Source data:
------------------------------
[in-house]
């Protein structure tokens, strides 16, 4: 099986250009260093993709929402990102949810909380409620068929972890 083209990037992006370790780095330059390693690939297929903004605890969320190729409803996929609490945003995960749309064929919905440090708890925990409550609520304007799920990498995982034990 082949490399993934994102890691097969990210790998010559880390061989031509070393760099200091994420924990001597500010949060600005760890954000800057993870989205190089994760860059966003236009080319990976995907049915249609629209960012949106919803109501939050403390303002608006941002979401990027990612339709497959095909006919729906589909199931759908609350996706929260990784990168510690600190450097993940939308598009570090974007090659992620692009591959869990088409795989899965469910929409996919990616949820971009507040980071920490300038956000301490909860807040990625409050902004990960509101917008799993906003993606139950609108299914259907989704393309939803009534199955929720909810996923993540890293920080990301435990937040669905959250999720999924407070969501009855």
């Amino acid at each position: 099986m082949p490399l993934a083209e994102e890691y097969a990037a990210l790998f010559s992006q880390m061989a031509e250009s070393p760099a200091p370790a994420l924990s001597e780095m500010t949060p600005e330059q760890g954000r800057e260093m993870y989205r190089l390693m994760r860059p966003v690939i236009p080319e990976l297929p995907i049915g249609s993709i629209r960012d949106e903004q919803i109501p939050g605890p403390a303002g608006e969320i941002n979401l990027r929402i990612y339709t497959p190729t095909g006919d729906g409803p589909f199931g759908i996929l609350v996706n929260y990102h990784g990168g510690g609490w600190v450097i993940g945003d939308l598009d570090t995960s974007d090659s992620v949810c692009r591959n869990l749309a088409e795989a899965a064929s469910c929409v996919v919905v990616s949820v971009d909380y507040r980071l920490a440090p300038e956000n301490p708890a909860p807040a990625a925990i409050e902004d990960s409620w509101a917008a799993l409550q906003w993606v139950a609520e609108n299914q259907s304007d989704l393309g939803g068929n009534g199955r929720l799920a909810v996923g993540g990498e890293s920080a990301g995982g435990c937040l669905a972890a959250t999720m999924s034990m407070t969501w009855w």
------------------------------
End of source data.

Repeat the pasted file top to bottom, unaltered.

[in-house]
């Protein structure tokens, strides 16, 4: 099986250009260093993709929402990102949810909380409620068929972890 083209990037992006370790780095330059390693690939297929903004605890969320190729409803996929609490945003995960749309064929919905440090708890925990409550609520304007799920990498995982034990 082949490399993934994102890691097969990210790998010559880390061989031509070393760099200091994420924990001597500010949060600005760890954000800057993870989205190089994760860059966003236009080319990976995907049915249609629209960012949106919803109501939050403390303002608006941002979401990027990612339709497959095909006919729906589909199931759908609350996706929260990784990168510690600190450097993940939308598009570090974007090659992620692009591959869990088409795989899965469910929409996919990616949820971009507040980071920490300038956000301490909860807040990625409050902004990960509101917008799993906003993606139950609108299914259907989704393309939803009534199955929720909810996923993540890293920080990301435990937040669905959250999720999924407070969501009855």
């Amino acid at each position: 099986m082949p490399l993934a083209e994102e890691y097969a990037a990210l790998f010559s992006q880390m061989a031509e250009s070393p760099a200091p370790a994420l924990s001597e780095m500010t949060p600005e330059q760890g954000r800057e260093m993870y989205r190089l390693m994760r860059p966003v690939i236009p080319e990976l297929p995907i049915g249609s993709i629209r960012d949106e903004q919803i109501p939050g605890p403390a303002g608006e969320i941002n979401l990027r929402i990612y339709t497959p190729t095909g006919d729906g409803p589909f199931g759908i996929l609350v996706n929260y990102h990784g990168g510690g609490w600190v450097i993940g945003d939308l598009d570090t995960s974007d090659s992620v949810c692009r591959n869990l749309a088409e795989a899965a064929s469910c929409v996919v919905v990616s949820v971009d909380y507040r980071l920490a440090p300038e956000n301490p708890a909860p807040a990625a925990i409050e902004d990960s409620w509101a917008a799993l409550q906003w993606v139950a609520e609108n299914q259907s304007d989704l393309g939803g068929n009534g199955r929720l799920a909810v996923g993540g990498e890293s920080a990301g995982g435990c937040l669905a972890a959250t999720m999924s034990m407070t969501w009855w």